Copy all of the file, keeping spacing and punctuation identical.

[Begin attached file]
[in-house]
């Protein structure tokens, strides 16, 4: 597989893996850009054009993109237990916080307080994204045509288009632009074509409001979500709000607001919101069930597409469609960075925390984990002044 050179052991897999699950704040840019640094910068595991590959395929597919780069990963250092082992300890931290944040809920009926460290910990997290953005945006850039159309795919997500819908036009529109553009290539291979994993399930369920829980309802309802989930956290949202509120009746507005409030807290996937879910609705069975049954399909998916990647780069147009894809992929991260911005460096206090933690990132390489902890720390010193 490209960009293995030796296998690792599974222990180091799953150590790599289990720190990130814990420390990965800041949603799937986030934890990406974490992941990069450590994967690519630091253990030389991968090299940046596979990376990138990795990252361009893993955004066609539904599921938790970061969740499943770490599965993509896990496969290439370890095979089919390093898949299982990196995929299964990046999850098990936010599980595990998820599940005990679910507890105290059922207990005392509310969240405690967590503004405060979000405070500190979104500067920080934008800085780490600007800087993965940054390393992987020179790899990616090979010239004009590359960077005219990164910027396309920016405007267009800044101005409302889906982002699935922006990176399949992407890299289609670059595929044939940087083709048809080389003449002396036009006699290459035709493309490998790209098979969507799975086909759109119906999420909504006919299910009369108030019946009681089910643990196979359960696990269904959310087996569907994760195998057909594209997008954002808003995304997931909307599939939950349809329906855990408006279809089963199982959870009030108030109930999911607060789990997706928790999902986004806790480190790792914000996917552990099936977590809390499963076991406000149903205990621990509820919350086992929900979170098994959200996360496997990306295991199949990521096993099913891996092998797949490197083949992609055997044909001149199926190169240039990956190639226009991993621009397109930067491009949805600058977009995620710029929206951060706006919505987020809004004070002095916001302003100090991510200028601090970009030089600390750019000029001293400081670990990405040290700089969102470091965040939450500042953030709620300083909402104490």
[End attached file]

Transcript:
[in-house]
């Protein structure tokens, strides 16, 4: 597989893996850009054009993109237990916080307080994204045509288009632009074509409001979500709000607001919101069930597409469609960075925390984990002044 050179052991897999699950704040840019640094910068595991590959395929597919780069990963250092082992300890931290944040809920009926460290910990997290953005945006850039159309795919997500819908036009529109553009290539291979994993399930369920829980309802309802989930956290949202509120009746507005409030807290996937879910609705069975049954399909998916990647780069147009894809992929991260911005460096206090933690990132390489902890720390010193 490209960009293995030796296998690792599974222990180091799953150590790599289990720190990130814990420390990965800041949603799937986030934890990406974490992941990069450590994967690519630091253990030389991968090299940046596979990376990138990795990252361009893993955004066609539904599921938790970061969740499943770490599965993509896990496969290439370890095979089919390093898949299982990196995929299964990046999850098990936010599980595990998820599940005990679910507890105290059922207990005392509310969240405690967590503004405060979000405070500190979104500067920080934008800085780490600007800087993965940054390393992987020179790899990616090979010239004009590359960077005219990164910027396309920016405007267009800044101005409302889906982002699935922006990176399949992407890299289609670059595929044939940087083709048809080389003449002396036009006699290459035709493309490998790209098979969507799975086909759109119906999420909504006919299910009369108030019946009681089910643990196979359960696990269904959310087996569907994760195998057909594209997008954002808003995304997931909307599939939950349809329906855990408006279809089963199982959870009030108030109930999911607060789990997706928790999902986004806790480190790792914000996917552990099936977590809390499963076991406000149903205990621990509820919350086992929900979170098994959200996360496997990306295991199949990521096993099913891996092998797949490197083949992609055997044909001149199926190169240039990956190639226009991993621009397109930067491009949805600058977009995620710029929206951060706006919505987020809004004070002095916001302003100090991510200028601090970009030089600390750019000029001293400081670990990405040290700089969102470091965040939450500042953030709620300083909402104490």